Goshen News, Goshen, IN

Sports

April 15, 2012

OUTDOOR COLUMN: For a fishing breakthrough, try something new

GOSHEN — Will this be your breakthrough fishing season, the one in which you finally emerge triumphant?

Breakthroughs in angling come in many forms, but I like to think of them as learning to catch a fish utilizing a new lure or different strategy.

Most of us rely on techniques or strategies that have caught fish in the past. We get caught in a rut. We fish the same places in the same manner at the same time of year. If these have been productive, it is a good strategy.

But no one catches fish all the time. The quiet periods between strikes – and these periods can seem insufferably long – challenge each of us.

How can we make them productive?

The key is not to buy the latest “hot” lure. We probably already have numerous lures in our tackle box or flies in our fly box that once were the latest “hot” items. Most have not been used in months or years.

In all probability, a new rod and reel will not make a difference.

What is the problem?

The first issue, I believe, is faith.

Each of us has faith in methods that produced fish in the past. We believe the old method/place/lure will produce in the future. We automatically turn to it each time we go fishing. Our faith is so strong that we become reluctant to try something new and different.

For example, two rivers I often fished were different in that in one the trout struck a small, nondescript green nymph. Trout in the other favored a brown nymph known as a pheasant-tail. I don’t know why trout in each stream had a particular preference.

The problem arose when the fish were reluctant to strike. Did I change flies or fishing methods?

When I first began fishing the streams I did. But success rarely followed. I kept fishing the particular nymph I had faith in.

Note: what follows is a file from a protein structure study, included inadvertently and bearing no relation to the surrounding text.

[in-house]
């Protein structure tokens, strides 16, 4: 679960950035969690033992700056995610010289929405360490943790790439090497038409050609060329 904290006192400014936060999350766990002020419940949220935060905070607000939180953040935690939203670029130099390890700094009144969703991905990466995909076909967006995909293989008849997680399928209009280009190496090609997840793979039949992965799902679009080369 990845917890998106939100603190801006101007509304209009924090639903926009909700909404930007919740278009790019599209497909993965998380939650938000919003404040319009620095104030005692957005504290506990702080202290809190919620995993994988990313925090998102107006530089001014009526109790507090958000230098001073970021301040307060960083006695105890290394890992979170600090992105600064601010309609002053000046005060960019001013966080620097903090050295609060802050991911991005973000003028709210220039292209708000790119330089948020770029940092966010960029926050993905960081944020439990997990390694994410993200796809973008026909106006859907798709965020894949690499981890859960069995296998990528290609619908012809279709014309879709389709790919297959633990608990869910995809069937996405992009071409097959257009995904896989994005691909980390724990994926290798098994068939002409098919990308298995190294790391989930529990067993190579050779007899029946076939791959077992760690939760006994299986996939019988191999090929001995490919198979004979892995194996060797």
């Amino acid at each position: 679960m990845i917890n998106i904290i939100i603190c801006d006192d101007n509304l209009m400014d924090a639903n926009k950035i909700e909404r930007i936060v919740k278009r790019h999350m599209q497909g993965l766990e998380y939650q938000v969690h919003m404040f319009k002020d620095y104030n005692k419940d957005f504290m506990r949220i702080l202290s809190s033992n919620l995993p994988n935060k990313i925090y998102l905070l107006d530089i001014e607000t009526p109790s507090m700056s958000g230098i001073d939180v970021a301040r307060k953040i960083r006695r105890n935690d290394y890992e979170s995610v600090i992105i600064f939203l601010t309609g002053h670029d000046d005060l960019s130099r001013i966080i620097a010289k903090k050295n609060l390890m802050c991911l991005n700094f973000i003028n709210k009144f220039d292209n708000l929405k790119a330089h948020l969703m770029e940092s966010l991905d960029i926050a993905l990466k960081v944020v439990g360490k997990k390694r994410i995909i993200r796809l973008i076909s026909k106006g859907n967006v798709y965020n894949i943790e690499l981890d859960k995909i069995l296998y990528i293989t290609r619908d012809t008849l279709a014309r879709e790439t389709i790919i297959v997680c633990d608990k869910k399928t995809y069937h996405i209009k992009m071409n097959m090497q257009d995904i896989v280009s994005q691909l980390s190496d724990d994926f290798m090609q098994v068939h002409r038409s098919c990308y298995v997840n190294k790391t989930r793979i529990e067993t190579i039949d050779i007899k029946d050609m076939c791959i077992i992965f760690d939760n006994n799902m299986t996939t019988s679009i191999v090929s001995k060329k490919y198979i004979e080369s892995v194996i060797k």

I found it more comfortable to not catch fish with a nymph I had faith in than not catch fish with a fly in which I had no faith. The same was true when I cast plugs and spoons with spinning and bait casting tackle.  I figured that sooner or later the fish might begin biting – and when they did they would hit the old stand-by.

My attitude was reinforced by watching other anglers who changed fly after fly but still had no strikes.

But this is often a false attitude.

A second factor is temperament. How much patience do you have to properly fish a new lure or learn a new method?  If you are like me, the answer is not much.

I will try a new, hot fly (or plug) and if it doesn’t immediately produce, I switch to something tried and true, something in which I have faith. I then dismiss the newbie as worthless.

Naturally, over a lifetime a few new items have become my proven producers. But the majority have been quickly retired.

It has been my experience that learning when, where and how to fish a new lure or fly can take a considerable amount of time and a high degree of patience, two items many of us have in short supply. A woman friend who was learning to fly fish provides a perfect example of we should  do.

She had only been fishing two or three times. Then she came upon a downed tree in the stream and said to herself, “There’s a trout there.” She was by herself..

She stood in one spot for over an hour, trying this and that until she finally hooked a trout. Her joy was contagious.

Of course, it helps if we have someone along who can quickly teach the necessary fundamentals.

And there are times we are lucky.

On the Chesapeake Bay where I once lived , we had an influx of cow-nosed rays around Memorial Day. These things were big. One would cover your car hood. Everybody hated them. They were bottom feeders that spent the winter off Argentina.

I wondered if they would take a fly. I tried streamer after streamer. Nothing struck. Then one day I was sitting on a jetty talking with a friend. I had cast my line out in front of me as a convenience. They fly sank and rested motionless on the bottom while we chatted.

A school of rays had moved through earlier, and when they returned one sucked up my fly. I suddenly saw my line moving. The fight was on. More than 40 minutes later it broke my leader.

I hooked a second one sometime later, also while my fly was sitting on the bottom. The ray took out my fly line and ran it against an old piling. The line, which cost $60, was ruined.  

I never tried to hook another one.

I tell myself each spring I should dedicate a significant amount of time to learning something new. But I rarely do. I have too much faith in my old methods.

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